The aggression was fiercely palpable. The religious had denied them rights to family details as children, and the consequences of that despicable wrongdoing was played out a lifetime later in solicitors’ offices throughout Ireland, and indeed in countries as far afield as AustraliaU.S.A., New Zealand and Continental Europe, where survivors had fled or emigrated to out of sheer shame and humiliation in the immediate aftermath of their ultimate disposal from their respective Reformatories and Industrial ‘Schools’.

Some survivors became suicidal. There was an incident of a very disturbed survivor who jumped into the River Liffey and drowned after RIRB dealings with a solicitor. I know that many survivors had felt that they too had wanted to do similar after hearing incomprehensible documented family details.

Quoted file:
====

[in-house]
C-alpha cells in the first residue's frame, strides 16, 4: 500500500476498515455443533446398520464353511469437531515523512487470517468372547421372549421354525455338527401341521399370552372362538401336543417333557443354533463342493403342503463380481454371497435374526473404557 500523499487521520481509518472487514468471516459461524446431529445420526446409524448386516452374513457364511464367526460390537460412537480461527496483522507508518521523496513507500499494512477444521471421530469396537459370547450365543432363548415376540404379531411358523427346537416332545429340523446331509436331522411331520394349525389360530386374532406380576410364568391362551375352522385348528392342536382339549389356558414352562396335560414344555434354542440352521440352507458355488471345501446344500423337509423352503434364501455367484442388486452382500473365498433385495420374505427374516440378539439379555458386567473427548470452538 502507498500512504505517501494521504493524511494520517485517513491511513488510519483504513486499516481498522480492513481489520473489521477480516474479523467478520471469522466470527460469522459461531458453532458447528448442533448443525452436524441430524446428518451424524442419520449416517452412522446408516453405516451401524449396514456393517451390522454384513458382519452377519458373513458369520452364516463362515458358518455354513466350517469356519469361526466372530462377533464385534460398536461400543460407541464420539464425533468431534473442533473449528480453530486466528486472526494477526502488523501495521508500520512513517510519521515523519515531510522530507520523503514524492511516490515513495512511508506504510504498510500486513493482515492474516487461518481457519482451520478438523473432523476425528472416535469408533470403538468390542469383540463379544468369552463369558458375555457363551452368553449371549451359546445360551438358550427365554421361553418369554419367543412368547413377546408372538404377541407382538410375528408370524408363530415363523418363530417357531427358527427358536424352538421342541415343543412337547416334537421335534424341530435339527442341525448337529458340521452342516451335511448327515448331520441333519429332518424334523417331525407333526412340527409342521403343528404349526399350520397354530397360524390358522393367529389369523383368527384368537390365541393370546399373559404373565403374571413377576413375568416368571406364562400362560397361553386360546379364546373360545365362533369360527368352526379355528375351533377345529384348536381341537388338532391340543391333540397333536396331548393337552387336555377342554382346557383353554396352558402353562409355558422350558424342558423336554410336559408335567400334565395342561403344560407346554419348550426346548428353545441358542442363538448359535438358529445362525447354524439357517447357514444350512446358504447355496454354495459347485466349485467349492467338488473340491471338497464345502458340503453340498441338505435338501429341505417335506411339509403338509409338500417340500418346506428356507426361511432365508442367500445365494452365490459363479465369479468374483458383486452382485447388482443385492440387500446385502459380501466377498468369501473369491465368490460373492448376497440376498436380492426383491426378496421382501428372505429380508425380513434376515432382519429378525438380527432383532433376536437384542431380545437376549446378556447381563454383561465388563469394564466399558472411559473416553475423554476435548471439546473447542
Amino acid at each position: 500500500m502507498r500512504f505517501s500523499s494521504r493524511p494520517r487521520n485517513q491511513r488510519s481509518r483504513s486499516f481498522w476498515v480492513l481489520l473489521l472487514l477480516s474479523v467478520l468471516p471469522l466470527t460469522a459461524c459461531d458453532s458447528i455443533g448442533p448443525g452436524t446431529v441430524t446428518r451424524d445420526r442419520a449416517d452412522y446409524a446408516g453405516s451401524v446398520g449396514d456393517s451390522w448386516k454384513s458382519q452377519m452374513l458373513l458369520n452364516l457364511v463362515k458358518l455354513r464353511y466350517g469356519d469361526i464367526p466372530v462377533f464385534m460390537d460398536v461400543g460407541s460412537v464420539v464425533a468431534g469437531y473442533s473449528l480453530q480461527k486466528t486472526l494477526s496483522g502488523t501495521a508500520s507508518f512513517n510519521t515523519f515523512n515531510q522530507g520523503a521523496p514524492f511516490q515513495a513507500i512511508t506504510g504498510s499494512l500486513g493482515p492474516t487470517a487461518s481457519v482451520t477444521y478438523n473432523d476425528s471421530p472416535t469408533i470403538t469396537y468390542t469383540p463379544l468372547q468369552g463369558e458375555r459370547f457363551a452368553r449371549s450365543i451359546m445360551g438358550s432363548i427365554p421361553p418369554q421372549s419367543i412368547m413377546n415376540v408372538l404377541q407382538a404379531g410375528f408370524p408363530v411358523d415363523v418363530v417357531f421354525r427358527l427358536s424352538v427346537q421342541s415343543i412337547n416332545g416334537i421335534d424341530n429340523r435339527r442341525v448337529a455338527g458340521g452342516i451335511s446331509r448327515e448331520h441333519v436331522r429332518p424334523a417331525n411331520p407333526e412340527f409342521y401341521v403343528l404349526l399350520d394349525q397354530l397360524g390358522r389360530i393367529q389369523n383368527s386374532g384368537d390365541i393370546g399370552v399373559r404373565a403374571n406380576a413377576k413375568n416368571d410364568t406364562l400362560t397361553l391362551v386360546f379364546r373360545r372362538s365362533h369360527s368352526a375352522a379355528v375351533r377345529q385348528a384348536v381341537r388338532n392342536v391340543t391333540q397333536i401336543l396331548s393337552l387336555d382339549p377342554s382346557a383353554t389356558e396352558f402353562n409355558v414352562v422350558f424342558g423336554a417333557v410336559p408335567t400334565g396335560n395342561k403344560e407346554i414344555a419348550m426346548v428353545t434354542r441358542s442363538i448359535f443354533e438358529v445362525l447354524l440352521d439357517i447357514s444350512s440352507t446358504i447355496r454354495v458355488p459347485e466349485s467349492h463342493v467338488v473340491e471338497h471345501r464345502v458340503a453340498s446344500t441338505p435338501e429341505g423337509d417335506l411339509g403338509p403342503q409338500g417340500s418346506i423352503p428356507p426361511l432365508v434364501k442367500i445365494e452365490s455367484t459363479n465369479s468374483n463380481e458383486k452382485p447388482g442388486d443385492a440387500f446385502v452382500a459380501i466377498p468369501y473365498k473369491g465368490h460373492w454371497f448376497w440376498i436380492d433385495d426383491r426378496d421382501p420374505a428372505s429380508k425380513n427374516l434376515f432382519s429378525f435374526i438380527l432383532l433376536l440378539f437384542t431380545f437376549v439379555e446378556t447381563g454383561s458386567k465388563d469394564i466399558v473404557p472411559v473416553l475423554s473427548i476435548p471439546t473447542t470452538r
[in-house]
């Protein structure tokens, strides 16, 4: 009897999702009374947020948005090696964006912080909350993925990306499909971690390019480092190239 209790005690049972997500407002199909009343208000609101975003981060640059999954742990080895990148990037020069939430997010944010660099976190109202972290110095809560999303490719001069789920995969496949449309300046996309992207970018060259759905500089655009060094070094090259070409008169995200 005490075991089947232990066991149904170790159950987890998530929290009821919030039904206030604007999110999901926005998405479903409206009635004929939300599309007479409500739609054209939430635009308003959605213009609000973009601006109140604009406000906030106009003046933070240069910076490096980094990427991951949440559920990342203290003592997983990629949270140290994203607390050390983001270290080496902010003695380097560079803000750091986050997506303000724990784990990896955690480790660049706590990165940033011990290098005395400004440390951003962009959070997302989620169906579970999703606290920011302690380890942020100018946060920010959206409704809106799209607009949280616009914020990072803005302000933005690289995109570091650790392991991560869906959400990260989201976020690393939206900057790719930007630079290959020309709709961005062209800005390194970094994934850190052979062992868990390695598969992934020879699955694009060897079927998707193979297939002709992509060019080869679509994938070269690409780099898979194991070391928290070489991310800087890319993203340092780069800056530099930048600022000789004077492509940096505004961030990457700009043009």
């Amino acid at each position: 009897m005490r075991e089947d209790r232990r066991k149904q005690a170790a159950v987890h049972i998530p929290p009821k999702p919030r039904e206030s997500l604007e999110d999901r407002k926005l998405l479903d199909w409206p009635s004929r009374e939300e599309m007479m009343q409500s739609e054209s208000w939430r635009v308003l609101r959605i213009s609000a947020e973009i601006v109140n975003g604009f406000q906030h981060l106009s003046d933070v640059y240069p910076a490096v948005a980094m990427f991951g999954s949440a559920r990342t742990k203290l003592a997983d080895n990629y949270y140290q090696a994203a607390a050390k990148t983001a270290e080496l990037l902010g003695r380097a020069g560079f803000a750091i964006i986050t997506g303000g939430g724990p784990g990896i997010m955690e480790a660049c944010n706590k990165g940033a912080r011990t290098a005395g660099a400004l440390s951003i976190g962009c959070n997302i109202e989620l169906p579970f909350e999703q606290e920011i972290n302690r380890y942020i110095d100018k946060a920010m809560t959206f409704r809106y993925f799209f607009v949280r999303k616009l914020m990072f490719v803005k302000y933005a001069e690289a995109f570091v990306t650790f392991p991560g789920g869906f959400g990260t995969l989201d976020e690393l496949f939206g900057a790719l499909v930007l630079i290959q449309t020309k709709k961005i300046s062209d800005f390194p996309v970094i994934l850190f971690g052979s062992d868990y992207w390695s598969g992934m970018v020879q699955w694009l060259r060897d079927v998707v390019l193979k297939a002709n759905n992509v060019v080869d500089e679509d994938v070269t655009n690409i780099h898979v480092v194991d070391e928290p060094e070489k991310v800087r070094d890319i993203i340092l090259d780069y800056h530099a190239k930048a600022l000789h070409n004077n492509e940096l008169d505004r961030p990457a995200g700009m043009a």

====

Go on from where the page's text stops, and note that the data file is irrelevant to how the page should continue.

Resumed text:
Can you just imagine that for the first time in their whole lives many survivors were confronted with traumatic historical data regarding family backgrounds. They learned things of every conceivable kind about themselves and their families that was hidden from them by the religious. It was a very distressful time. The staff went on sick-leave after only short periods of dealing with survivors, as invariably they suffered vicarious traumatisation. There was a very tearful solicitor who had to leave the job, as it all became overwhelmingly stressful. She was young and did not have the expertise required to handle the aggressiveness of survivors.